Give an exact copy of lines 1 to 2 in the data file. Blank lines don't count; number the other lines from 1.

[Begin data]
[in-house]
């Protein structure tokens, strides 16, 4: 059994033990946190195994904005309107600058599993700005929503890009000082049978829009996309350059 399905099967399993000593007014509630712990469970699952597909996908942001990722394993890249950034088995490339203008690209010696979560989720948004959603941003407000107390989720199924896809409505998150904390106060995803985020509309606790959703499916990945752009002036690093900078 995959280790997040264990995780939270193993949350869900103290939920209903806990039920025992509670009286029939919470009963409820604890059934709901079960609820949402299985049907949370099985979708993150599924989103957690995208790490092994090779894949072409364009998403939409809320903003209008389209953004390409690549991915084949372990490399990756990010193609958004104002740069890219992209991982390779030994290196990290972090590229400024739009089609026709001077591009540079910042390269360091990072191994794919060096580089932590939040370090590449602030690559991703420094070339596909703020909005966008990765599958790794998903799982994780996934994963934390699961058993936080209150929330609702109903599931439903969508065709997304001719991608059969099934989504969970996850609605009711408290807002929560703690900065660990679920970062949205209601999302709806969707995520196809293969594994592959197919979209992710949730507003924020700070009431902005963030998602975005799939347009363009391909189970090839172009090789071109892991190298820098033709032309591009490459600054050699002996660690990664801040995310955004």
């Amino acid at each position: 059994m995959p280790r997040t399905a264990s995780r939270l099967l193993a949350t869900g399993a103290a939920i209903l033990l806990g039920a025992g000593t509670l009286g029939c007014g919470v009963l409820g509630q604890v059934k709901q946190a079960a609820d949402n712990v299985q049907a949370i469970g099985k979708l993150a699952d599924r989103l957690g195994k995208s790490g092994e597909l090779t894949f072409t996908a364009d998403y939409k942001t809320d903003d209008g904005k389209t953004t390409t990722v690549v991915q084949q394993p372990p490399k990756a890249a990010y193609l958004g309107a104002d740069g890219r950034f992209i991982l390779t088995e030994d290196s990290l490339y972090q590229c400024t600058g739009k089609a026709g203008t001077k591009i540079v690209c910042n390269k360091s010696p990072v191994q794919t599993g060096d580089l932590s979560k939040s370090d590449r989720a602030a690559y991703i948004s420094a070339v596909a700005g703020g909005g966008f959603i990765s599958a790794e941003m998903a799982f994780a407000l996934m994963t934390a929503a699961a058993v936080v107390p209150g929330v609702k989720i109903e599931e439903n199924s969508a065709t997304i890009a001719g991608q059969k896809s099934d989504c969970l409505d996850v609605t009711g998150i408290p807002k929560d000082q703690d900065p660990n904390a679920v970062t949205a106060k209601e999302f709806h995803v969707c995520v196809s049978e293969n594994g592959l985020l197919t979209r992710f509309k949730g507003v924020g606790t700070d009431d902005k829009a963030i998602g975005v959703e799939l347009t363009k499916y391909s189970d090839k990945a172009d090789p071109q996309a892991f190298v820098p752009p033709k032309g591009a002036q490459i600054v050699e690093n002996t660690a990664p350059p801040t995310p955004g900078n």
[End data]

[in-house]
């Protein structure tokens, strides 16, 4: 059994033990946190195994904005309107600058599993700005929503890009000082049978829009996309350059 399905099967399993000593007014509630712990469970699952597909996908942001990722394993890249950034088995490339203008690209010696979560989720948004959603941003407000107390989720199924896809409505998150904390106060995803985020509309606790959703499916990945752009002036690093900078 995959280790997040264990995780939270193993949350869900103290939920209903806990039920025992509670009286029939919470009963409820604890059934709901079960609820949402299985049907949370099985979708993150599924989103957690995208790490092994090779894949072409364009998403939409809320903003209008389209953004390409690549991915084949372990490399990756990010193609958004104002740069890219992209991982390779030994290196990290972090590229400024739009089609026709001077591009540079910042390269360091990072191994794919060096580089932590939040370090590449602030690559991703420094070339596909703020909005966008990765599958790794998903799982994780996934994963934390699961058993936080209150929330609702109903599931439903969508065709997304001719991608059969099934989504969970996850609605009711408290807002929560703690900065660990679920970062949205209601999302709806969707995520196809293969594994592959197919979209992710949730507003924020700070009431902005963030998602975005799939347009363009391909189970090839172009090789071109892991190298820098033709032309591009490459600054050699002996660690990664801040995310955004």